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What Are the Causes of Anxiety From a Behavioral Perspective?

By Susan Brassard ; Updated August 14, 2017

Anxiety is a physical manifestation of thoughts and fears about the ability to manage circumstances, according to the University of Maryland Medical Center. Although a certain amount of anxiety is normal, when fear and worry inhibit an individual from taking steps to resolve the issue, it is important to identify the cause of the anxious feelings and take action to remedy the situation or consider a change in behavior.

Work-Life Balance

Maintaining a healthy balance between work and personal life requires constant adjustment and is an ongoing process, according to MayoClinic.com. Time management--both at home and on the job--is a learned skill. Learning to ask for help, exercising the option to say no and taking time for personal development and self-nurture often make the difference between physical and mental health and burnout. The ability to adapt to stress fosters resilience and self esteem, two important mechanisms to avoid unnecessary anxiety, says psychiatrist and author Daniel Amen.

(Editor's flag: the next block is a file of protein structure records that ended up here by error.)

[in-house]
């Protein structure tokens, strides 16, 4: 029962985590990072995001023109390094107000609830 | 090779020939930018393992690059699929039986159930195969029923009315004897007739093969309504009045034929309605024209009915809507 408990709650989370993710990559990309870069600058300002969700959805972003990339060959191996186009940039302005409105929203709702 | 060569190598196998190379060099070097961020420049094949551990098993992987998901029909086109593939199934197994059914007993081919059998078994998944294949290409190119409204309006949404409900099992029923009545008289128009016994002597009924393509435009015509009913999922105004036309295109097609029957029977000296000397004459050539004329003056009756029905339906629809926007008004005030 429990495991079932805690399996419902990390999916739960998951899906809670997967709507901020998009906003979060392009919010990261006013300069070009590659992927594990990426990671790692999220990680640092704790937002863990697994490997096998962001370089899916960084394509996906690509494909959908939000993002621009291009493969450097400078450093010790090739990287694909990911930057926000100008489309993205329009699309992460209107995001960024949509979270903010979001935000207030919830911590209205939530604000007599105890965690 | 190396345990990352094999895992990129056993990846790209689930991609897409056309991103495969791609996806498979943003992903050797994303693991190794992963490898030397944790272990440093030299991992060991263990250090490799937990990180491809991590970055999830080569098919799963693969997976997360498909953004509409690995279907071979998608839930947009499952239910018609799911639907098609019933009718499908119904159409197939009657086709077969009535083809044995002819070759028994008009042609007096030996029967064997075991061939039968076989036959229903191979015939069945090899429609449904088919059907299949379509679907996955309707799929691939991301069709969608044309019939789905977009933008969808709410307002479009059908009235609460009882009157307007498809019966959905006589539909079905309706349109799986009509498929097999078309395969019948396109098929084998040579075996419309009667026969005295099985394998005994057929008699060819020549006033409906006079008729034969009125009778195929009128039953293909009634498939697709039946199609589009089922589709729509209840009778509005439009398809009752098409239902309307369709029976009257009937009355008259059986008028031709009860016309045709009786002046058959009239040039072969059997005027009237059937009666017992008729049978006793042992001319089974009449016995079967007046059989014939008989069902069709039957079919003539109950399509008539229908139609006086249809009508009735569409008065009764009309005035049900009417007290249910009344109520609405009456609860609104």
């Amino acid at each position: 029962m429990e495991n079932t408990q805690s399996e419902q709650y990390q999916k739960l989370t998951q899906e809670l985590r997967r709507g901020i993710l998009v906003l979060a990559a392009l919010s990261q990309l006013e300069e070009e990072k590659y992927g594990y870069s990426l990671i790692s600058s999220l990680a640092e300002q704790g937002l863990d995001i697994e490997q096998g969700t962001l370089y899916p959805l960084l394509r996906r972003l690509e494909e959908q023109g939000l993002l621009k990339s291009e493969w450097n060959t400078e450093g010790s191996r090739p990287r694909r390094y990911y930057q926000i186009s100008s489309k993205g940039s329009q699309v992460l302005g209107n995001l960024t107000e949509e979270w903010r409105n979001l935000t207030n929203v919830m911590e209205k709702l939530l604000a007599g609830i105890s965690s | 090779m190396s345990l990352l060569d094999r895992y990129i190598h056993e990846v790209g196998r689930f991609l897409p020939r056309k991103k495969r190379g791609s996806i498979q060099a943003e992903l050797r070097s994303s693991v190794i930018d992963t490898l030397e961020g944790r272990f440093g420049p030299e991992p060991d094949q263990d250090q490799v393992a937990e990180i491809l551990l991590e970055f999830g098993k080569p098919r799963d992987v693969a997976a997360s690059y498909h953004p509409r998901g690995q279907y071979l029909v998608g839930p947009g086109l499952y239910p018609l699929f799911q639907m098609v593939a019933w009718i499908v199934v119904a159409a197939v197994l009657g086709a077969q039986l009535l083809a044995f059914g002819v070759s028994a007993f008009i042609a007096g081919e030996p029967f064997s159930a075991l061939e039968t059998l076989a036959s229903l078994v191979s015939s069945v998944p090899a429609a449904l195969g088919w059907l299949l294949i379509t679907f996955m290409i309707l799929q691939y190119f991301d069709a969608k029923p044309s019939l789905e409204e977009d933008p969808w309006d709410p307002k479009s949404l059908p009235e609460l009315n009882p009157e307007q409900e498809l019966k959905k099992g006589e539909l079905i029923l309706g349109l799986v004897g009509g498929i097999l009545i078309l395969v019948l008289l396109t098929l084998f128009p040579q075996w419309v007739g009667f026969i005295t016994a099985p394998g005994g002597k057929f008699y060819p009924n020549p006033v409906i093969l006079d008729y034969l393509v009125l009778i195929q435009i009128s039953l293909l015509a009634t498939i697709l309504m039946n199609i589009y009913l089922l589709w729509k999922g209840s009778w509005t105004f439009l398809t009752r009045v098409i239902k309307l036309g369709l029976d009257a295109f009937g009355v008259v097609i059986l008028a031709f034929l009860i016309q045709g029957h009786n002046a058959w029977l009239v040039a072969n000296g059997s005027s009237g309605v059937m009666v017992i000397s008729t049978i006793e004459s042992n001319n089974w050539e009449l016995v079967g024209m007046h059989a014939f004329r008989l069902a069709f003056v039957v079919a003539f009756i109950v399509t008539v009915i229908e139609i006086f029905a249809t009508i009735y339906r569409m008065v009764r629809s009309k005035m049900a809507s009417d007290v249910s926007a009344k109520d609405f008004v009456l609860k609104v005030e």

Lifestyle Choices

During times of stress, people often turn to unhealthy behaviors to alleviate anxiety. Negative thought patterns, a lack of exercise and consumption of empty calories often increase rather than diffuse anxious feelings and can contribute to ill health and depression. In a review of approximately 1,600 at-risk cardiovascular patients, researchers found a strong association between an unhealthy lifestyle and the degree of anxiety the patients experienced. The study appeared in the February 2005 issue of the journal “Atherosclerosis.”

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Unrealistic Goals and Expectations

High standards that are difficult to achieve are admirable, but may set a person up for unnecessary anxiety and feelings of failure. Circumstances do not cause stress, says author Andrew Berstein; rather, it is how people choose to interpret events in their lives that cause the anxiety. Psychologist Henrie Weisinger, the author of “The Genius of Instinct,” writes that people who learn to change the way they think about their problems rather than try to overcome their anxious feelings are more likely to live stress-free lives.

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